Small Business: Staying Focused in Uncertainty

You’ve heard it over and over again, everyone is ready for this year to be over. It’s even printed on T-shirts. As a small business owner, I am sure you feel the same, however, you have that lingering stress from the uncertainty of what lies ahead.

How will we make it? Will I be able to keep my clients? Will I be able to pay my staff?

Those questions have probably been running through your mind for months on end and I’m sure you feel like you still don’t have the answers.

When everything is still so uncertain, the key is to get real about what you can control and to ensure your focus has more focus.

To start with, don’t hide. While you don’t need to reveal all of your specific worries and concerns, I think it’s certainly fair, to be honest with your team regarding your anxiety. They can probably see the stress and they may even be feeling it if you are having outbursts, are disorganized, or behaving out of character. Instead of bottling up your emotions, make them aware that you are feeling the pressure, and are doing your best to make the right decisions during an uncertain time. Apologize ahead of time for anything that may happen out of character and apologize immediately if you behave poorly. Ultimately though, speak up, don’t hide.

Next, shorten your focus. What I mean is just focus on the near future. For some that just might mean focusing on the current week, for others that might mean looking at the next three months. My point is if you can focus on the near term it helps you to keep putting one foot in front of the other instead of getting overwhelmed because you are thinking long term.

This also means you might have to prioritize and cut tasks or goals. For example, you might have thought you were going to break into 15 new markets in 2021. Maybe it would be prudent to look at fewer markets where you will get the biggest bang for your buck, and keep the rest of the planned expense in the bank or not take out as much credit. Roll slower so there’s less expense, but enough impact so you can still grow.

Then streamline as you’ve never thought you could. Take a good look at everyone’s roles, including yours. Are there tasks that can be dropped, meaning they add little to no value? (You can add them back in later when things are more grounded.) Can tasks be shared or moved to a different person where it makes more sense? Are there things that aren’t being done that should be and how can you roll them in? Get real about your processes. Processes make you efficient and ensure you have excellent customer delivery. Get them done!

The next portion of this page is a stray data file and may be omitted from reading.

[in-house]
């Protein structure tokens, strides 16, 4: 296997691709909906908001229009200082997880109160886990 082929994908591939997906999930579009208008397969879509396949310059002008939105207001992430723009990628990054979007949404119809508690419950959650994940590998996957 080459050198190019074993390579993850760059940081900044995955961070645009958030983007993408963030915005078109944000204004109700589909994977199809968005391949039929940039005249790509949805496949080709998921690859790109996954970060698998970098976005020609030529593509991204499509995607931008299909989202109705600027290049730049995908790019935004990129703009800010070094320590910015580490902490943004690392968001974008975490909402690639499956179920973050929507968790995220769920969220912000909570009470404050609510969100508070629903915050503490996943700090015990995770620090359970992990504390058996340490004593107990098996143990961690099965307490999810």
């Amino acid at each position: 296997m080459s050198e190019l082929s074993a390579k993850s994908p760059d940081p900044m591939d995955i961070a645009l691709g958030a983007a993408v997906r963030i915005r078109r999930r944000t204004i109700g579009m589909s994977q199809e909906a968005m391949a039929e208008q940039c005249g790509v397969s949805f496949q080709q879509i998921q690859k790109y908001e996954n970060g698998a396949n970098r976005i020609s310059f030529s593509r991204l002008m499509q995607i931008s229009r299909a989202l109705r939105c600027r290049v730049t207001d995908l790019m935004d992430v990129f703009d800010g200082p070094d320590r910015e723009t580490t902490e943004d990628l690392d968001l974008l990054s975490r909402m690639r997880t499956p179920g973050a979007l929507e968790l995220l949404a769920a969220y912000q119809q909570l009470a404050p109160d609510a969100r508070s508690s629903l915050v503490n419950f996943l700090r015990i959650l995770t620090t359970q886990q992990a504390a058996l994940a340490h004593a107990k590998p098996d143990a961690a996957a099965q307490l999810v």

Think through options. For those of you who may be facing the fact that you have to let staff go. I am sure you have guilt and sadness wrapped around that, but there is a way to handle it effectively. My suggestions are, to be honest, and tell them early. To my mind, you have two options.

First, ask the entire team if they would be willing to take a percentage pay cut so everyone can stay employed. (It might be best to work out what that percentage increase should be ahead of time.) Give them time to think it through or to talk it over with their family. Then allow everyone to vote anonymously, so if there is a naysayer then they aren’t singled out. Let them know that it must be a situation where they all agree to make the cut. If not, then that’s fine you will move on to option two which is to lay people off.

If the second option is the way you go, then let them know you will help them with their resume and provide the best referral you can. Reassure them that you will help them as much as you can through their transition, however, make sure it’s understood that while earning a paycheck they need to continue to complete their job to a high standard.

Some of you are questioning if you should say anything for fear of them leaving before you are ready.

Let me ask you a question. What is in the best interest of that team member you value so much?

Leaving them caught unaware with only two weeks to find a new job, risking them not being able to pay rent/mortgage or not put food on the table? If they leave before you are ready, you can prioritize the work in the meantime. You want to keep a reputation as a wonderful place to work and a person who values their employees. You never know, they may want to come back when you are ready. Don’t burn your bridges.

Lastly, cut yourself some slack. I know you are feeling the pressure, but you are only one person and if you engage in the activities I’ve described above, then you are doing the right things. There will be days where you crush it. There will be days where you feel like you’ve accomplished nothing. That’s ok. Tomorrow is a new day.

Let me know if I can be of assistance. I’m happy to provide ad-hoc coaching to help you through times of need.